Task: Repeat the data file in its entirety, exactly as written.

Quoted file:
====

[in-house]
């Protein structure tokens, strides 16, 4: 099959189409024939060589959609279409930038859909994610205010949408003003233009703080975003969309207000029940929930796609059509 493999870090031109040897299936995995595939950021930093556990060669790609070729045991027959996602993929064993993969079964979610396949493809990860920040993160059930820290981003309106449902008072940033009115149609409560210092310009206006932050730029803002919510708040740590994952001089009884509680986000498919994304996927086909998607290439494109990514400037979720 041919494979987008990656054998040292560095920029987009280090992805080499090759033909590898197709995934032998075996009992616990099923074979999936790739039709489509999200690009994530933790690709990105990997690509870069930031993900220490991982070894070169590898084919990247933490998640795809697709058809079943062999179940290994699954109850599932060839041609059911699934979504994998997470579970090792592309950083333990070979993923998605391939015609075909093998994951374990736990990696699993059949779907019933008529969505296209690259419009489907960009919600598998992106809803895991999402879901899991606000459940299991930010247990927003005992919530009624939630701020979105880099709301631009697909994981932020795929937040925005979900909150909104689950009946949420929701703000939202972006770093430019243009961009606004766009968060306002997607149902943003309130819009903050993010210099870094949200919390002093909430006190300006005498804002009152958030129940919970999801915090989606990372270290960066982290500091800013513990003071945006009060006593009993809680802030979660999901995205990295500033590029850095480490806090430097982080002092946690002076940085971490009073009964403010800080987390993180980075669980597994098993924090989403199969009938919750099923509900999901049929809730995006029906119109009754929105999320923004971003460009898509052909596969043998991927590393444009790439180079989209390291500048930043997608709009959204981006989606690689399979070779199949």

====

[in-house]
């Protein structure tokens, strides 16, 4: 099959189409024939060589959609279409930038859909994610205010949408003003233009703080975003969309207000029940929930796609059509 493999870090031109040897299936995995595939950021930093556990060669790609070729045991027959996602993929064993993969079964979610396949493809990860920040993160059930820290981003309106449902008072940033009115149609409560210092310009206006932050730029803002919510708040740590994952001089009884509680986000498919994304996927086909998607290439494109990514400037979720 041919494979987008990656054998040292560095920029987009280090992805080499090759033909590898197709995934032998075996009992616990099923074979999936790739039709489509999200690009994530933790690709990105990997690509870069930031993900220490991982070894070169590898084919990247933490998640795809697709058809079943062999179940290994699954109850599932060839041609059911699934979504994998997470579970090792592309950083333990070979993923998605391939015609075909093998994951374990736990990696699993059949779907019933008529969505296209690259419009489907960009919600598998992106809803895991999402879901899991606000459940299991930010247990927003005992919530009624939630701020979105880099709301631009697909994981932020795929937040925005979900909150909104689950009946949420929701703000939202972006770093430019243009961009606004766009968060306002997607149902943003309130819009903050993010210099870094949200919390002093909430006190300006005498804002009152958030129940919970999801915090989606990372270290960066982290500091800013513990003071945006009060006593009993809680802030979660999901995205990295500033590029850095480490806090430097982080002092946690002076940085971490009073009964403010800080987390993180980075669980597994098993924090989403199969009938919750099923509900999901049929809730995006029906119109009754929105999320923004971003460009898509052909596969043998991927590393444009790439180079989209390291500048930043997608709009959204981006989606690689399979070779199949």